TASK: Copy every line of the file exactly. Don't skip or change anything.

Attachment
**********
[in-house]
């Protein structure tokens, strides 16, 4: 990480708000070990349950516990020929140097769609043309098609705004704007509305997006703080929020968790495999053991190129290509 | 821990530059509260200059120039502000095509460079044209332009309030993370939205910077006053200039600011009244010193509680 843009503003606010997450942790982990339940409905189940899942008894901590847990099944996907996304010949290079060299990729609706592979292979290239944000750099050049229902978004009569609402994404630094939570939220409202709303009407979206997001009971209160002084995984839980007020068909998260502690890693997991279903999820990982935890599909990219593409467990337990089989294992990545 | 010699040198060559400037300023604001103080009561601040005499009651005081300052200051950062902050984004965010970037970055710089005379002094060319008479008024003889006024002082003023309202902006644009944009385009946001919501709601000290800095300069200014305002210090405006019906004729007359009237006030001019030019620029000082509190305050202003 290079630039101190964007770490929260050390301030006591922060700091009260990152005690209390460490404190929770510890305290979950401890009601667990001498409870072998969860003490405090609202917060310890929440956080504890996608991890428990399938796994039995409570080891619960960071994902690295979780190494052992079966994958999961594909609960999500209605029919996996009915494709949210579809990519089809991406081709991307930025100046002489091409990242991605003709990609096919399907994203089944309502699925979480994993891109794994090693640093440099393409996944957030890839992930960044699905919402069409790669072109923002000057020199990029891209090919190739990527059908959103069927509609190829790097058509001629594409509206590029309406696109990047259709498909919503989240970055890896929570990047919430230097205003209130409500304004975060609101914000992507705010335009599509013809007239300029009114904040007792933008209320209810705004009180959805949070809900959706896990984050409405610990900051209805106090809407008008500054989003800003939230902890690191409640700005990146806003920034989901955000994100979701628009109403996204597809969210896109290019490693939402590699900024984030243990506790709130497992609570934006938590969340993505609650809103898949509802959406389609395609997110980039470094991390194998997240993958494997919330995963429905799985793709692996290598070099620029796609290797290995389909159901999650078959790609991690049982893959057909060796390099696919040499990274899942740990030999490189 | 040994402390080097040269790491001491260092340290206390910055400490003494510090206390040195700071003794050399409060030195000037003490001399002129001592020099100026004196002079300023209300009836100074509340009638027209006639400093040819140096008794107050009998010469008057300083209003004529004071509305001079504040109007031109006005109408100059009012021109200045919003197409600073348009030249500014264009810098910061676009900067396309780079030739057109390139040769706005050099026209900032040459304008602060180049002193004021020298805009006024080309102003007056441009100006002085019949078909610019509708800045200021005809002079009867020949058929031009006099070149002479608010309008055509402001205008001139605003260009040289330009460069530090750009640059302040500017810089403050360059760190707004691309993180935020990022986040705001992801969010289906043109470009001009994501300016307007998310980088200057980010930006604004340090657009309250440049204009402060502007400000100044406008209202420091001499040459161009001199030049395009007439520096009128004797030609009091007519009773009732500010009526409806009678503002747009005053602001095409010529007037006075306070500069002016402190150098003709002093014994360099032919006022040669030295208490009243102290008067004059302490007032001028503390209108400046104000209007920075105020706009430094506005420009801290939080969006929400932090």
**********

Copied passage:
[in-house]
């Protein structure tokens, strides 16, 4: 990480708000070990349950516990020929140097769609043309098609705004704007509305997006703080929020968790495999053991190129290509 | 821990530059509260200059120039502000095509460079044209332009309030993370939205910077006053200039600011009244010193509680 843009503003606010997450942790982990339940409905189940899942008894901590847990099944996907996304010949290079060299990729609706592979292979290239944000750099050049229902978004009569609402994404630094939570939220409202709303009407979206997001009971209160002084995984839980007020068909998260502690890693997991279903999820990982935890599909990219593409467990337990089989294992990545 | 010699040198060559400037300023604001103080009561601040005499009651005081300052200051950062902050984004965010970037970055710089005379002094060319008479008024003889006024002082003023309202902006644009944009385009946001919501709601000290800095300069200014305002210090405006019906004729007359009237006030001019030019620029000082509190305050202003 290079630039101190964007770490929260050390301030006591922060700091009260990152005690209390460490404190929770510890305290979950401890009601667990001498409870072998969860003490405090609202917060310890929440956080504890996608991890428990399938796994039995409570080891619960960071994902690295979780190494052992079966994958999961594909609960999500209605029919996996009915494709949210579809990519089809991406081709991307930025100046002489091409990242991605003709990609096919399907994203089944309502699925979480994993891109794994090693640093440099393409996944957030890839992930960044699905919402069409790669072109923002000057020199990029891209090919190739990527059908959103069927509609190829790097058509001629594409509206590029309406696109990047259709498909919503989240970055890896929570990047919430230097205003209130409500304004975060609101914000992507705010335009599509013809007239300029009114904040007792933008209320209810705004009180959805949070809900959706896990984050409405610990900051209805106090809407008008500054989003800003939230902890690191409640700005990146806003920034989901955000994100979701628009109403996204597809969210896109290019490693939402590699900024984030243990506790709130497992609570934006938590969340993505609650809103898949509802959406389609395609997110980039470094991390194998997240993958494997919330995963429905799985793709692996290598070099620029796609290797290995389909159901999650078959790609991690049982893959057909060796390099696919040499990274899942740990030999490189 | 040994402390080097040269790491001491260092340290206390910055400490003494510090206390040195700071003794050399409060030195000037003490001399002129001592020099100026004196002079300023209300009836100074509340009638027209006639400093040819140096008794107050009998010469008057300083209003004529004071509305001079504040109007031109006005109408100059009012021109200045919003197409600073348009030249500014264009810098910061676009900067396309780079030739057109390139040769706005050099026209900032040459304008602060180049002193004021020298805009006024080309102003007056441009100006002085019949078909610019509708800045200021005809002079009867020949058929031009006099070149002479608010309008055509402001205008001139605003260009040289330009460069530090750009640059302040500017810089403050360059760190707004691309993180935020990022986040705001992801969010289906043109470009001009994501300016307007998310980088200057980010930006604004340090657009309250440049204009402060502007400000100044406008209202420091001499040459161009001199030049395009007439520096009128004797030609009091007519009773009732500010009526409806009678503002747009005053602001095409010529007037006075306070500069002016402190150098003709002093014994360099032919006022040669030295208490009243102290008067004059302490007032001028503390209108400046104000209007920075105020706009430094506005420009801290939080969006929400932090």